One month in...

I am sitting at Good Earth Coffeehouse in downtown Canmore. One of the few places that makes a descent espresso on a rest day as I approach the end of the first month of the Vertical Year journey. It has been an incredible month settling into the trip, working on my ice technique, surviving fires, meeting and climbing with new friends.

It is peak ice climbing season here. The temperatures have lifted to a much more comfortable range of -5 deg C to -18 degC (compared to most days below -20 degC), blue bird skies and low winds. Avalanche danger though still an issue is subsiding, opening more options for those capable and willing to take them on.

For locals, getting on ice twenty days out of a season is a great season. In the first month I have managed to climb sixteen days on ice which I am stoked about. We have managed to climb some of the classic falls in the area including Moonlight (100m, WI4+), Louise Falls (100m, WI4), Guinness Gully (235m, WI4) and Weeping Wall (165m, WI4). Incredible climbs all in beautiful scenery. Even if you are not interested in ice climbing, the Rockies produce some of the greatest winter landscapes around.

Huge, stepped limestone peaks with often vertical faces and intricate ridge lines surround the highways. A dusting of snow provides incredible contrast, snow bowls and couloirs entice back country adventurers and every now and then you spot a long veil of ice. The length of the ice routes is one of the many reasons why so many flock here to climb.

 The view as I walk outside my house in Cougar Creek, Canmore.

The view as I walk outside my house in Cougar Creek, Canmore.

The first couple of weeks here were more like a holiday than settling into a new area. I was climbing with James who I had met on a trip to Chamonix in 2016 and some of his friends. We were all staying at the Drake Inn, in downtown Canmore climbing all day and eating out every night.

James and I had a very real awakening one night when the room next to ours caught fire. We were ready to check out the next morning so our bags were packed however the proximity of the fire triggered an instinct in me to just get out. I left me wallet, passport, phone and the rest of my belongings in the room.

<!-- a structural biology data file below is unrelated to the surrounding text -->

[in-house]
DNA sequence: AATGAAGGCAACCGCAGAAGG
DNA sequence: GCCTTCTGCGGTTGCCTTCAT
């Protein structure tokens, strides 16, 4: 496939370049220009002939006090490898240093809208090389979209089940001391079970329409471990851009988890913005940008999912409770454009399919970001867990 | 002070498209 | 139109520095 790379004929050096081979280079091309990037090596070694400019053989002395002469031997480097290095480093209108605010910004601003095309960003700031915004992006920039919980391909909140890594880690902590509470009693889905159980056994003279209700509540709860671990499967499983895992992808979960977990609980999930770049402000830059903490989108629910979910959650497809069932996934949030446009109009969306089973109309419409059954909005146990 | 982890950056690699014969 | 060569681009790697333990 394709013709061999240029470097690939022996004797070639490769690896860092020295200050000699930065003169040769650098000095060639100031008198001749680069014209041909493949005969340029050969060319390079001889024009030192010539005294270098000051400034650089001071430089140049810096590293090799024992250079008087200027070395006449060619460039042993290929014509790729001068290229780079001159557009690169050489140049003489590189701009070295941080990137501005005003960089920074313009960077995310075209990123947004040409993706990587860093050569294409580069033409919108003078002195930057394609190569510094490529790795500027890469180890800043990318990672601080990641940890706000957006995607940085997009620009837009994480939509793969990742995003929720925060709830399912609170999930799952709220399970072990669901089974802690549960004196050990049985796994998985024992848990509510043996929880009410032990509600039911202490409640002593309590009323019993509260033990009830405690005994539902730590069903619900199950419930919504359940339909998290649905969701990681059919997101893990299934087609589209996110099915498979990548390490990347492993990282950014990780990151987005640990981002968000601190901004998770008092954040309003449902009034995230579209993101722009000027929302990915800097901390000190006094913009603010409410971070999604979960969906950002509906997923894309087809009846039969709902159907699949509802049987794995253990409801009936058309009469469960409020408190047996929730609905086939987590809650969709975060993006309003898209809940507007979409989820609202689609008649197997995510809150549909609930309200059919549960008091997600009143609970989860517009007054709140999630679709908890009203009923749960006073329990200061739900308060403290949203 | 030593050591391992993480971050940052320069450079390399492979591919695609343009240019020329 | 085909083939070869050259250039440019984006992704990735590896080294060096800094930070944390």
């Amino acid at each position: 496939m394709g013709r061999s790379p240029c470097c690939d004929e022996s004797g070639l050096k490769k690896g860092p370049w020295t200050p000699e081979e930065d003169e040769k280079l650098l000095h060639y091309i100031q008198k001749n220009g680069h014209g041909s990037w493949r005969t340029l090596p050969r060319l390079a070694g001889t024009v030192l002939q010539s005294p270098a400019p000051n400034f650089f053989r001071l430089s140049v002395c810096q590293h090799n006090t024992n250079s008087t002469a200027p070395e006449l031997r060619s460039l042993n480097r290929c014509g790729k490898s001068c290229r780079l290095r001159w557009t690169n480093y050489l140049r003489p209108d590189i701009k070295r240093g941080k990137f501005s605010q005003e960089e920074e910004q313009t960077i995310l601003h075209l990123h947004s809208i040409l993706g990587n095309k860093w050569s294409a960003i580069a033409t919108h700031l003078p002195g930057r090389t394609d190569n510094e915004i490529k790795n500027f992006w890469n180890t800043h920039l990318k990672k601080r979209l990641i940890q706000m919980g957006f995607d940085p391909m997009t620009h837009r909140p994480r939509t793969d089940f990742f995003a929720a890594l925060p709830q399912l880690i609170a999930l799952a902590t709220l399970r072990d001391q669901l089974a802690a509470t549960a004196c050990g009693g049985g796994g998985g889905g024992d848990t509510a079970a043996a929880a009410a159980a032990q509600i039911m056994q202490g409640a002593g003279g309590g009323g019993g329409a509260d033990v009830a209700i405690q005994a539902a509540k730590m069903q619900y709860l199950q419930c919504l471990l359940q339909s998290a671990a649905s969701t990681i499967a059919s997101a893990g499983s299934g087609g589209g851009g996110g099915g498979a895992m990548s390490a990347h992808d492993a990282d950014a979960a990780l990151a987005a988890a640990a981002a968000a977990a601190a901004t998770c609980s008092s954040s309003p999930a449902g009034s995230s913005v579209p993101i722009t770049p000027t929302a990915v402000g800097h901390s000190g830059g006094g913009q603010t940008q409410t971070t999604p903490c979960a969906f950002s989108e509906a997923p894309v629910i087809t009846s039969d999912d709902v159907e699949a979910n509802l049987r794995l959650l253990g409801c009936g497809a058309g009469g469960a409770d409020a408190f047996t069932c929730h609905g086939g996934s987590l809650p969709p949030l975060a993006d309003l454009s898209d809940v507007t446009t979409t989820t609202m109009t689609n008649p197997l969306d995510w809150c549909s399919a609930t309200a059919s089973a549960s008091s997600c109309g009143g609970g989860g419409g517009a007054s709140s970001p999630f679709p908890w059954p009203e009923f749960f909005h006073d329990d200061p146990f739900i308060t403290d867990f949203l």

Thankfully the local fire crew were returning from another call when they were alerted to this fire. This meant their response time was a fraction of the standard 5-10 minutes and they were able to contain the fire before it took hold of the building, our belongings and any potential lives were lost. It was a surreal experience and not one that I hope to repeat.

 The devastation caused by the fire in the room adjacent to ours.

The devastation caused by the fire in the room adjacent to ours.

Canmore itself is a beautiful town. As you would expect, the vistas are incredible wherever you look and the people are very active. Most young people living here are working odd jobs while focusing on either climbing, skiing, or both. The Canadian Olympic team boasts twenty locals, mainly in Nordic Skiing or the Biathlon which is likely due to the world class Nordic ski centre just outside of town.

The indoor climbing gym is always filled with parents and their children, often primary school age climbing.  I joined the recreation centre here called Elevation Place for around $50 per month which includes access to a large climbing gym, regular gym and heated swimming pool. I would imagine a similar facility in Australia would cost three times that and Canmore is not a cheap place to live.

The place is the epicentre for ice climbing in the Rockies so there is a very strong climbing community here. The majority are rock climbers though and it is apparent with the quality of the route setting in the gym here. There are more than 120 routes ranging in difficulty from YDS 5.7 to 5.13d (Australian grade 15 to 31) and the gym is filled with locals training hard for the summer projects. For me personally it means I can maintain my rock climbing strength and technique which I am very thankful for.